Monday, December 12, 2022

Tom Barlow

JEFFREY EPSTEIN SPEAKS FROM THE GRAVE

All night long the con in the next cell
kept whispering to me how easy
it is to hang yourself in jail
how little pain

I told him I once owned my own jet
and used it to bring young lovelies
to my private island
the natives called it the Lolita Express

He told me he once had six country girls
working the truck stops for him and I was a fool
for shopping on Fifth Avenue

I told him Ghislane should not have been
persecuted or prosecuted. She has
no cock and her tongue is beautiful

He said he had to smack his bitch
around a little when she was slow
to bring him a beer

I told him I once had enough money
to buy this prison and tear it down

He told me he held up a Denny's
for eighty-three dollars

I told him about all the movies
I took with my little hidden cameras
starring people in the tabloids

He told me for a pack of cigarettes
he could get me a copy of Hustler

I told him I once had presidents and princes
pining for an invite to my debaucheries

He told me I'd had an audience of inmates
listening to me sob and choke the night I hung myself.
When I fell still, the applause echoed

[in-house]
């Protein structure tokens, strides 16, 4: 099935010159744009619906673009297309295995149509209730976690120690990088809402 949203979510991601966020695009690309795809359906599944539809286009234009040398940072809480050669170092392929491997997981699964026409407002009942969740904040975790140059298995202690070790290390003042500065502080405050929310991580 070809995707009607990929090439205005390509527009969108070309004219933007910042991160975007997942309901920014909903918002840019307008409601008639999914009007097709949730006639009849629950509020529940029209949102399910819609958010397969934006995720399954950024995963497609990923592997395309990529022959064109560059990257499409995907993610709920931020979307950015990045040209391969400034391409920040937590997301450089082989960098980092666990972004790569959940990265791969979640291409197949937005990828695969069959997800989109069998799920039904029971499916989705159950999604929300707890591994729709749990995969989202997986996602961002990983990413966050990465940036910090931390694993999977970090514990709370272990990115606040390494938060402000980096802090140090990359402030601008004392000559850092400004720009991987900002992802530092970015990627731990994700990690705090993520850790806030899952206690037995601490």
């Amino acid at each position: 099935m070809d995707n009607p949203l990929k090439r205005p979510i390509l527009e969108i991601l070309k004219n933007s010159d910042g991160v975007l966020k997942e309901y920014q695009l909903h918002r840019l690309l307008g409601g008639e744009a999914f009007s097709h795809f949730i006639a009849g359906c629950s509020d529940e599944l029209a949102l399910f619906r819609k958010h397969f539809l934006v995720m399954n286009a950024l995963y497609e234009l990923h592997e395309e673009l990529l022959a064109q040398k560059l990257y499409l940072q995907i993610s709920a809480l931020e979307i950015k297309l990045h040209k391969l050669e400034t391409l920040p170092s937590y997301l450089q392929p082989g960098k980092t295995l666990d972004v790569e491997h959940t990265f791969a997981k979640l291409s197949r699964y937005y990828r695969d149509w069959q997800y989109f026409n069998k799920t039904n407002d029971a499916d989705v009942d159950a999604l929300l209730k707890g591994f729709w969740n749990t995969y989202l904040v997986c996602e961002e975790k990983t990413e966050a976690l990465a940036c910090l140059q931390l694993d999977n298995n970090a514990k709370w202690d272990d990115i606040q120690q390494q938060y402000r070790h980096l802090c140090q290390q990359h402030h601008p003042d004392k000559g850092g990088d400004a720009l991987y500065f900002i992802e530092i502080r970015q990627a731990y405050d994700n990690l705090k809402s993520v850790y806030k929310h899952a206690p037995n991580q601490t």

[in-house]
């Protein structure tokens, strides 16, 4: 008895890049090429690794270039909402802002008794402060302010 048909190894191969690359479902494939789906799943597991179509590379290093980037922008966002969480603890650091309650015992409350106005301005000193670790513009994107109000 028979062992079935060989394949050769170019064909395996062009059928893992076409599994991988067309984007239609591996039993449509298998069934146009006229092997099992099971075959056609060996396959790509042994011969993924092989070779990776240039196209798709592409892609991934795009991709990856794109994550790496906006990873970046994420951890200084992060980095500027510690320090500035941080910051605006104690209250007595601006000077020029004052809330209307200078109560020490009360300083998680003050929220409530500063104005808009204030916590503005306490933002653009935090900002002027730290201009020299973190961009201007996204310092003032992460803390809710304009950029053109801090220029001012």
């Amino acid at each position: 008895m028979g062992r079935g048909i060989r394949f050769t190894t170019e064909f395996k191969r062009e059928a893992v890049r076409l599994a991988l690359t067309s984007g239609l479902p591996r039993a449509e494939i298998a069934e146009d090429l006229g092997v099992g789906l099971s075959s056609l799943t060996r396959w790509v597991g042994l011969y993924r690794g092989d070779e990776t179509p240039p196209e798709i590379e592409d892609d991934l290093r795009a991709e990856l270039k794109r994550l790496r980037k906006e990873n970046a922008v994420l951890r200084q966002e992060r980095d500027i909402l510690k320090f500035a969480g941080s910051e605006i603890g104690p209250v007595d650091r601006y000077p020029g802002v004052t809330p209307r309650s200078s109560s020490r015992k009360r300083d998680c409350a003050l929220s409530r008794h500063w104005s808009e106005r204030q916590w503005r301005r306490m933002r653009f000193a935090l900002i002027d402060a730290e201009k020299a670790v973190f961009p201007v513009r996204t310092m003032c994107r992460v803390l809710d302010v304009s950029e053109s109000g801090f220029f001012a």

all the way down to the guard station


Tom reads "Jeffrey Epstein Speaks from the Grave":



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Tom confesses: "This poem tries to capture the revulsion that the public felt as Epstein's predations were exposed, imagining as I have read that even in prison pedophiles are reviled. Sometimes suicide can leave society feeling that justice was not completely served, that the criminal had chosen the easy way out."


TOM BARLOW is an Ohio writer of poetry, short stories and novels. Other works of his may be found in anthologies including Best American Mystery Stories 2013 and periodicals including Pulp Modern, Heater, Plots With Guns, Mystery Weekly, Needle, Thuglit, Mystery Tribune, Switchblade, and Tough. His noir crime short story collection Odds of Survival is available on Amazon.

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